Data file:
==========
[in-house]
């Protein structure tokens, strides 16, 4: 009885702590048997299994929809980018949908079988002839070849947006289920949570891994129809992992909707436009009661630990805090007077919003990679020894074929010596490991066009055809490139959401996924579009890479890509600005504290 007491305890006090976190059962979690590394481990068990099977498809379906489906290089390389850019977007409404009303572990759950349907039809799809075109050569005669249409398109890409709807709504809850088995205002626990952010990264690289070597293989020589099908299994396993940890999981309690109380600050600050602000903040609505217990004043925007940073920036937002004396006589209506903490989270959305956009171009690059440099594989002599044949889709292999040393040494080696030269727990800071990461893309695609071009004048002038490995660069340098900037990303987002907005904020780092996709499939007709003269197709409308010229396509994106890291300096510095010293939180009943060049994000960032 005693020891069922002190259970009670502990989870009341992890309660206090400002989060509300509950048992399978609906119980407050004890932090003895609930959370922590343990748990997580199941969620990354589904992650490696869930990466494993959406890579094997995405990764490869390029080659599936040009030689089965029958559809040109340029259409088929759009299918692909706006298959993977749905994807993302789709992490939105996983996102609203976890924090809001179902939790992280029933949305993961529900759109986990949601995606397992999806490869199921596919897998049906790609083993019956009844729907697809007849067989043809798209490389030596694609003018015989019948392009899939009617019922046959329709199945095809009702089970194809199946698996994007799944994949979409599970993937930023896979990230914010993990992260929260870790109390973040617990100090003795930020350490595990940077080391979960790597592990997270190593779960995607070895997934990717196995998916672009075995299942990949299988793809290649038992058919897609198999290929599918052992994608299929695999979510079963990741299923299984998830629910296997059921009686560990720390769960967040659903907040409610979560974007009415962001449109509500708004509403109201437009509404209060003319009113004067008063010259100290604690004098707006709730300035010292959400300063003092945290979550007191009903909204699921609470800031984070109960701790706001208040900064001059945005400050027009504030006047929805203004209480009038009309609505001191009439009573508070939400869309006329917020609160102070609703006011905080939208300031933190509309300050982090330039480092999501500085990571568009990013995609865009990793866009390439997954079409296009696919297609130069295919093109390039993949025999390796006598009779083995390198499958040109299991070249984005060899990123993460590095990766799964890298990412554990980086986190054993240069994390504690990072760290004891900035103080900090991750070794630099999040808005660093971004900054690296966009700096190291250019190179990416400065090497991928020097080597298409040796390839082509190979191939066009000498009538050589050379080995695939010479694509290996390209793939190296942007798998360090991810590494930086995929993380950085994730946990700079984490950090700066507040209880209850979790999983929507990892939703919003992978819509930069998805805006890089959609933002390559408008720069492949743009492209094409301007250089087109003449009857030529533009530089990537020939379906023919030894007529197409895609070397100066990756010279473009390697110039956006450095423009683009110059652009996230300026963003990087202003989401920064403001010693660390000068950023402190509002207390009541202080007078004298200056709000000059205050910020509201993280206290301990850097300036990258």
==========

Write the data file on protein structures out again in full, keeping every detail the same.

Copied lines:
[in-house]
């Protein structure tokens, strides 16, 4: 009885702590048997299994929809980018949908079988002839070849947006289920949570891994129809992992909707436009009661630990805090007077919003990679020894074929010596490991066009055809490139959401996924579009890479890509600005504290 007491305890006090976190059962979690590394481990068990099977498809379906489906290089390389850019977007409404009303572990759950349907039809799809075109050569005669249409398109890409709807709504809850088995205002626990952010990264690289070597293989020589099908299994396993940890999981309690109380600050600050602000903040609505217990004043925007940073920036937002004396006589209506903490989270959305956009171009690059440099594989002599044949889709292999040393040494080696030269727990800071990461893309695609071009004048002038490995660069340098900037990303987002907005904020780092996709499939007709003269197709409308010229396509994106890291300096510095010293939180009943060049994000960032 005693020891069922002190259970009670502990989870009341992890309660206090400002989060509300509950048992399978609906119980407050004890932090003895609930959370922590343990748990997580199941969620990354589904992650490696869930990466494993959406890579094997995405990764490869390029080659599936040009030689089965029958559809040109340029259409088929759009299918692909706006298959993977749905994807993302789709992490939105996983996102609203976890924090809001179902939790992280029933949305993961529900759109986990949601995606397992999806490869199921596919897998049906790609083993019956009844729907697809007849067989043809798209490389030596694609003018015989019948392009899939009617019922046959329709199945095809009702089970194809199946698996994007799944994949979409599970993937930023896979990230914010993990992260929260870790109390973040617990100090003795930020350490595990940077080391979960790597592990997270190593779960995607070895997934990717196995998916672009075995299942990949299988793809290649038992058919897609198999290929599918052992994608299929695999979510079963990741299923299984998830629910296997059921009686560990720390769960967040659903907040409610979560974007009415962001449109509500708004509403109201437009509404209060003319009113004067008063010259100290604690004098707006709730300035010292959400300063003092945290979550007191009903909204699921609470800031984070109960701790706001208040900064001059945005400050027009504030006047929805203004209480009038009309609505001191009439009573508070939400869309006329917020609160102070609703006011905080939208300031933190509309300050982090330039480092999501500085990571568009990013995609865009990793866009390439997954079409296009696919297609130069295919093109390039993949025999390796006598009779083995390198499958040109299991070249984005060899990123993460590095990766799964890298990412554990980086986190054993240069994390504690990072760290004891900035103080900090991750070794630099999040808005660093971004900054690296966009700096190291250019190179990416400065090497991928020097080597298409040796390839082509190979191939066009000498009538050589050379080995695939010479694509290996390209793939190296942007798998360090991810590494930086995929993380950085994730946990700079984490950090700066507040209880209850979790999983929507990892939703919003992978819509930069998805805006890089959609933002390559408008720069492949743009492209094409301007250089087109003449009857030529533009530089990537020939379906023919030894007529197409895609070397100066990756010279473009390697110039956006450095423009683009110059652009996230300026963003990087202003989401920064403001010693660390000068950023402190509002207390009541202080007078004298200056709000000059205050910020509201993280206290301990850097300036990258």